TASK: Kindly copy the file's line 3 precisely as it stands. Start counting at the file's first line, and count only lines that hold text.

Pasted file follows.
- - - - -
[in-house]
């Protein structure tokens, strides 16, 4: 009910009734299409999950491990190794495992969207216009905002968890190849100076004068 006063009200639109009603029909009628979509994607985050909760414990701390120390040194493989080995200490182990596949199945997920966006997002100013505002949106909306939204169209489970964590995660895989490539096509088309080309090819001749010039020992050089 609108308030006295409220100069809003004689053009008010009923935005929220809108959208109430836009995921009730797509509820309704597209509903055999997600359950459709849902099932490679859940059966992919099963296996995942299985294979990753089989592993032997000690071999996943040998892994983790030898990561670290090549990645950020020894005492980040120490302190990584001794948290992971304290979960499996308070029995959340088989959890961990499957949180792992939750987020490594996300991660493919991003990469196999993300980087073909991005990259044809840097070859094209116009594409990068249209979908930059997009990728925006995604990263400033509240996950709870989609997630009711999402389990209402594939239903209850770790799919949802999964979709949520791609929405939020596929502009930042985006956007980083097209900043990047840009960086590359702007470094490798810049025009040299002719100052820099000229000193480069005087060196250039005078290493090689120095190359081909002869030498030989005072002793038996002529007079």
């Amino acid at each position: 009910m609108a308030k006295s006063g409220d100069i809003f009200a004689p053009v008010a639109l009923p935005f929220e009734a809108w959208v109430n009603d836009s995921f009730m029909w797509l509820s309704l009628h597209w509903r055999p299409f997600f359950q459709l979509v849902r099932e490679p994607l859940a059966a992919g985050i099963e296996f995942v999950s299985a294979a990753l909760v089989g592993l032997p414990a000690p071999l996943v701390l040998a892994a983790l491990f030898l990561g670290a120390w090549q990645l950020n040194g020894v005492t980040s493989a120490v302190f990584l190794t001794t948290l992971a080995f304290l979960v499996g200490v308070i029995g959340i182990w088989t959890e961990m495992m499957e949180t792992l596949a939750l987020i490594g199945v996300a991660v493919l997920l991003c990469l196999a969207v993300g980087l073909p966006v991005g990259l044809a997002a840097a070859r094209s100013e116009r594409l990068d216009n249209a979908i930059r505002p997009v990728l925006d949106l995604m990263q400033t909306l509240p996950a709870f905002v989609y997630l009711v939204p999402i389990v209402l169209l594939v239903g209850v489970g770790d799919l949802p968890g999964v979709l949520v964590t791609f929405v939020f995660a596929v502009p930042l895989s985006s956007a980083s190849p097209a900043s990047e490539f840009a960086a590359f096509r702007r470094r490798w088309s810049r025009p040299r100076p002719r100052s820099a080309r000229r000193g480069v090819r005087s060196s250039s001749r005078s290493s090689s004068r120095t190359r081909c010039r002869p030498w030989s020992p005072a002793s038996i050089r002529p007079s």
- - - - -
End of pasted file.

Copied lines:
């Amino acid at each position: 009910m609108a308030k006295s006063g409220d100069i809003f009200a004689p053009v008010a639109l009923p935005f929220e009734a809108w959208v109430n009603d836009s995921f009730m029909w797509l509820s309704l009628h597209w509903r055999p299409f997600f359950q459709l979509v849902r099932e490679p994607l859940a059966a992919g985050i099963e296996f995942v999950s299985a294979a990753l909760v089989g592993l032997p414990a000690p071999l996943v701390l040998a892994a983790l491990f030898l990561g670290a120390w090549q990645l950020n040194g020894v005492t980040s493989a120490v302190f990584l190794t001794t948290l992971a080995f304290l979960v499996g200490v308070i029995g959340i182990w088989t959890e961990m495992m499957e949180t792992l596949a939750l987020i490594g199945v996300a991660v493919l997920l991003c990469l196999a969207v993300g980087l073909p966006v991005g990259l044809a997002a840097a070859r094209s100013e116009r594409l990068d216009n249209a979908i930059r505002p997009v990728l925006d949106l995604m990263q400033t909306l509240p996950a709870f905002v989609y997630l009711v939204p999402i389990v209402l169209l594939v239903g209850v489970g770790d799919l949802p968890g999964v979709l949520v964590t791609f929405v939020f995660a596929v502009p930042l895989s985006s956007a980083s190849p097209a900043s990047e490539f840009a960086a590359f096509r702007r470094r490798w088309s810049r025009p040299r100076p002719r100052s820099a080309r000229r000193g480069v090819r005087s060196s250039s001749r005078s290493s090689s004068r120095t190359r081909c010039r002869p030498w030989s020992p005072a002793s038996i050089r002529p007079s």